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Chapter III


IT was a few minutes after four bells on a grey morning in November 1909 that Lieutenant-Commander Francis Erskine, in command of his Majesty's Fishery Cruiser, the Cormorant, got up on to the navigating bridge, and, as usual, took a general squint about him, and buttoned the top button of his oil-skin coat.

The Cormorant was just a few yards inside the three-mile limit off Flamborough Head, and, officially, she was looking for trespassers, who either did not fly the British flag, or flew it fraudulently. There were plenty of foreign poachers on the rich fishing grounds to the north and east away to the Dogger, and there were also plenty of floating grog shops from Bremen and Hamburg, and Rotterdam and Flushing, and a good many other places, loaded up to their decks with liquor, whose mission was not only to sell their poison at about four hundred per cent. profit to the British fishers on the Dogger, but also to persuade them, at a price, to smuggle more of the said poison into the British Islands to be made into Scotch and Irish whisky, brandy, Hollands, gin, rum, and even green and yellow Chartreuse, or any other alcoholic potion which simply wanted the help of the chemist to transform potato and beet spirit into anything that would taste like what it was called.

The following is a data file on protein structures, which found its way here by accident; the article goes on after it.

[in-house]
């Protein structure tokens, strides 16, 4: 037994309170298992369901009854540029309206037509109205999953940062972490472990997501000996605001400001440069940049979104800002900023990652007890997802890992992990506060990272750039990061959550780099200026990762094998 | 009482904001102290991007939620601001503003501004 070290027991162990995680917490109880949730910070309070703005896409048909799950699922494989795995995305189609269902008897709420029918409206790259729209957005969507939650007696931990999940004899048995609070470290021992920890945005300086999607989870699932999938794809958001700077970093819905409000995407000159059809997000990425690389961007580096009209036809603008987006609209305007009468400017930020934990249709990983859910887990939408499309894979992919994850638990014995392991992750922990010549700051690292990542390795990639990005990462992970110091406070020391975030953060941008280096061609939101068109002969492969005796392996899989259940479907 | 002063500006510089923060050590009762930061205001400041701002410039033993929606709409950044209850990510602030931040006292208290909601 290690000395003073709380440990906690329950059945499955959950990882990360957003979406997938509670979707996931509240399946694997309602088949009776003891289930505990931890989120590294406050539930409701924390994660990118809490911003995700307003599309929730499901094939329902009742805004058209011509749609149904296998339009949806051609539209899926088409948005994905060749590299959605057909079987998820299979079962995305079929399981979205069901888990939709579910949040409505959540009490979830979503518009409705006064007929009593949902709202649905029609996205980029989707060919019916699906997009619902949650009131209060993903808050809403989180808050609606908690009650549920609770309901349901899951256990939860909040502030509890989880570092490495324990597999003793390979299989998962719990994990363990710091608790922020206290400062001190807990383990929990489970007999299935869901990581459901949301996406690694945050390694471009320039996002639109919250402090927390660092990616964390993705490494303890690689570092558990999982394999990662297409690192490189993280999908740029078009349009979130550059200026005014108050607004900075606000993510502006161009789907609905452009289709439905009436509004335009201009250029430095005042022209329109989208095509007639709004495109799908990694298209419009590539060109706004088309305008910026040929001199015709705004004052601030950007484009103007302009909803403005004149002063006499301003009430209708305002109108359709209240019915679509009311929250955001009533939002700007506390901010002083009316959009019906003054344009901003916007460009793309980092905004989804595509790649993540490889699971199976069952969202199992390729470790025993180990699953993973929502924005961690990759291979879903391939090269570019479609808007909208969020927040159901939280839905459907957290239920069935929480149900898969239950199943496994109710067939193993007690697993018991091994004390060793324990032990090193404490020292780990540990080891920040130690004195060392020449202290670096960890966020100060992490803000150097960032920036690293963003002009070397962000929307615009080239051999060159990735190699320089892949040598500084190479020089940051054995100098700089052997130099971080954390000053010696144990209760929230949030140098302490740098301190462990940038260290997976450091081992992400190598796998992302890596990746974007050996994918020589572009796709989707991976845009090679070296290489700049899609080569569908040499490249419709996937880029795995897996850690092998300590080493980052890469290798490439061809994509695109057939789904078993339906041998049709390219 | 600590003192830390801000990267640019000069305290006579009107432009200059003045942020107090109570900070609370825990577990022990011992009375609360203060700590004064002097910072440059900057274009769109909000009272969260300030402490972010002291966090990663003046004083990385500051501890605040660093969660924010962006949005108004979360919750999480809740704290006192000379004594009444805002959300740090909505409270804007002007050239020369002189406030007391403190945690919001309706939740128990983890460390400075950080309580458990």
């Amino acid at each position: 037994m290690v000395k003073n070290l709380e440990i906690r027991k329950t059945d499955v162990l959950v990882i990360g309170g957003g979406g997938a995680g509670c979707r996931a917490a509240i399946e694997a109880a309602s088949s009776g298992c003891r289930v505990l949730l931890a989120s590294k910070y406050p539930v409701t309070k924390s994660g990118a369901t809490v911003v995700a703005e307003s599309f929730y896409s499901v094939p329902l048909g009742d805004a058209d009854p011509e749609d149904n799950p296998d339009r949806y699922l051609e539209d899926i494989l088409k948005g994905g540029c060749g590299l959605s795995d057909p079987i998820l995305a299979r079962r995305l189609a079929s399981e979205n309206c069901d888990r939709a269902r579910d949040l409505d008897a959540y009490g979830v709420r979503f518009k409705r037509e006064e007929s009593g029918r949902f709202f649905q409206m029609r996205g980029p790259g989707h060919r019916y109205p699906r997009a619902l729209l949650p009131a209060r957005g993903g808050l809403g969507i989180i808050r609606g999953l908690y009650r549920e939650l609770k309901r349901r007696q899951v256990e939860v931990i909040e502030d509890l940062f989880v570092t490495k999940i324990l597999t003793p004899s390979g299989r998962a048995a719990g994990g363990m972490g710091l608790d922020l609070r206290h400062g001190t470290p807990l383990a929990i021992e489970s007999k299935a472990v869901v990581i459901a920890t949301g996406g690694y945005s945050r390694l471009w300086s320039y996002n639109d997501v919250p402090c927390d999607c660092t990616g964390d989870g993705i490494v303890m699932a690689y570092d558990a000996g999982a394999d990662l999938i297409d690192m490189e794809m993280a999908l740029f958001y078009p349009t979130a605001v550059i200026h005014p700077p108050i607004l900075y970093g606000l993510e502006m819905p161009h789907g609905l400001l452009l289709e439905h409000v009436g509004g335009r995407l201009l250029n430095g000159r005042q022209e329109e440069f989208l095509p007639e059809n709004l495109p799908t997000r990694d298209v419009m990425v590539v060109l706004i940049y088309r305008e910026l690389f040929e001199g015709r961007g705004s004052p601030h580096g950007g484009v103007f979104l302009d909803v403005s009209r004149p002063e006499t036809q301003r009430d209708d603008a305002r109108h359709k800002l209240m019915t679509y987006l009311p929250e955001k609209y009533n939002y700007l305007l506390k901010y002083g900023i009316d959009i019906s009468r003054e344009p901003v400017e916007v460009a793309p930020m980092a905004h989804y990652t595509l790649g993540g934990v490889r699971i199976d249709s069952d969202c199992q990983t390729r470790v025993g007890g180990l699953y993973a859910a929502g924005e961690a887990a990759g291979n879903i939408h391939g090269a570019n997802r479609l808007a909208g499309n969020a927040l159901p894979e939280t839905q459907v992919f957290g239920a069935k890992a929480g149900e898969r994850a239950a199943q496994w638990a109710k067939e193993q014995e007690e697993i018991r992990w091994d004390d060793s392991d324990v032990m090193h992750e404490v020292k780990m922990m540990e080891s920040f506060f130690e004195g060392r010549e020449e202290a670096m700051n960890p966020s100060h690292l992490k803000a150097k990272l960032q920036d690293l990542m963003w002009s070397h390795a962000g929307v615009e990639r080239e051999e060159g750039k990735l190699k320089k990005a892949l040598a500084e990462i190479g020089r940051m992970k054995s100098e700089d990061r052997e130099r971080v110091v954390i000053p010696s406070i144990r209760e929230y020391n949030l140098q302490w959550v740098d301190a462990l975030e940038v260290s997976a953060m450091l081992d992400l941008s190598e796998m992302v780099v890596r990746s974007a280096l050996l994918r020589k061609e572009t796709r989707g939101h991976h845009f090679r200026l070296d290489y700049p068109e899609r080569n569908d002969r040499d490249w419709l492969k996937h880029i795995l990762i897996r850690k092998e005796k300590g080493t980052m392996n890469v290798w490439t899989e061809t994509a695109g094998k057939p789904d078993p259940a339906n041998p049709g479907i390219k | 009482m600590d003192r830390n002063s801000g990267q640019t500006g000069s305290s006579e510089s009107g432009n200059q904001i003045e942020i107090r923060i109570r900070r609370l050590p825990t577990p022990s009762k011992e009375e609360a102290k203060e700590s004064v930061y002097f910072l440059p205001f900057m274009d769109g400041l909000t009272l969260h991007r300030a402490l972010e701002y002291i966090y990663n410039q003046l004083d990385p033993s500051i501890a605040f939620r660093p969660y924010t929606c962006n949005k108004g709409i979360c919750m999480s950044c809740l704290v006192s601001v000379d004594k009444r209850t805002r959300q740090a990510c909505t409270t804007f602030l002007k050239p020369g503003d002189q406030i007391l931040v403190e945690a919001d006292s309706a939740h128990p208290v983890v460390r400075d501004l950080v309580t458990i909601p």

"Beast of a morning, Castellan," he said to his first officer, whom he was relieving, "dirty sea, dirty sky, and not a thing to be seen. You don't have worse weather than this even off Connemara, do you?"

"No," said Castellan, "and I've seen better; but look you, there's the sky clearing to the east; yes, and there's Venus, herald of the sun: and faith, she's bright, too, like a little moon, now isn't she? I suppose it'll be a bit too early for Norah to be looking at her, won't it?"

"Don't talk rot, man," replied the Lieutenant-Commander. "I hope your sister hasn't finished her beauty sleep by this time."

The clouds parted still wider, making a great gap of blue-grey sky to the eastward, as the westward bank drifted downward. The moon sent a sudden flood of white light over their heads, which silvered the edges of the clouds, and then turned the leaden waters into silver as it had done to the grey of the cloud.

"She'd wake fast enough if she had a nightmare or a morning mare, or something of that sort, and could see a thing like that," exclaimed Castellan, gripping the Lieutenant-Commander by the shoulder with his right hand, and pointing to the east with his left. "Look, man, look! By all the Holy Powers, what is it? See there! Thanks for the blessed moonlight that has shown it to us, for I'm thinking it doesn't mean any good to old England or Ireland."

Erskine was an Englishman, and a naval officer at that, and therefore his reply consisted of only a few words hardly fitted for publication. The last words were, "What is it?"